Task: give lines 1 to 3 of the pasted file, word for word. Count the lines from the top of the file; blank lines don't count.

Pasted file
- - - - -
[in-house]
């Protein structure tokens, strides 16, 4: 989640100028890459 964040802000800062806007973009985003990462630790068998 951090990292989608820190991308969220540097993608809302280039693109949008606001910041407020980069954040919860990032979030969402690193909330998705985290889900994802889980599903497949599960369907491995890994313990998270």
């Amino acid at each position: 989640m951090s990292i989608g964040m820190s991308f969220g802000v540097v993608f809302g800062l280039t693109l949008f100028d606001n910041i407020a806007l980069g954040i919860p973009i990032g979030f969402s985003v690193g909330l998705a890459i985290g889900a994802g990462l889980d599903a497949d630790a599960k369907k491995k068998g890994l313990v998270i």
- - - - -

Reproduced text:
[in-house]
């Protein structure tokens, strides 16, 4: 989640100028890459 964040802000800062806007973009985003990462630790068998 951090990292989608820190991308969220540097993608809302280039693109949008606001910041407020980069954040919860990032979030969402690193909330998705985290889900994802889980599903497949599960369907491995890994313990998270």
């Amino acid at each position: 989640m951090s990292i989608g964040m820190s991308f969220g802000v540097v993608f809302g800062l280039t693109l949008f100028d606001n910041i407020a806007l980069g954040i919860p973009i990032g979030f969402s985003v690193g909330l998705a890459i985290g889900a994802g990462l889980d599903a497949d630790a599960k369907k491995k068998g890994l313990v998270i």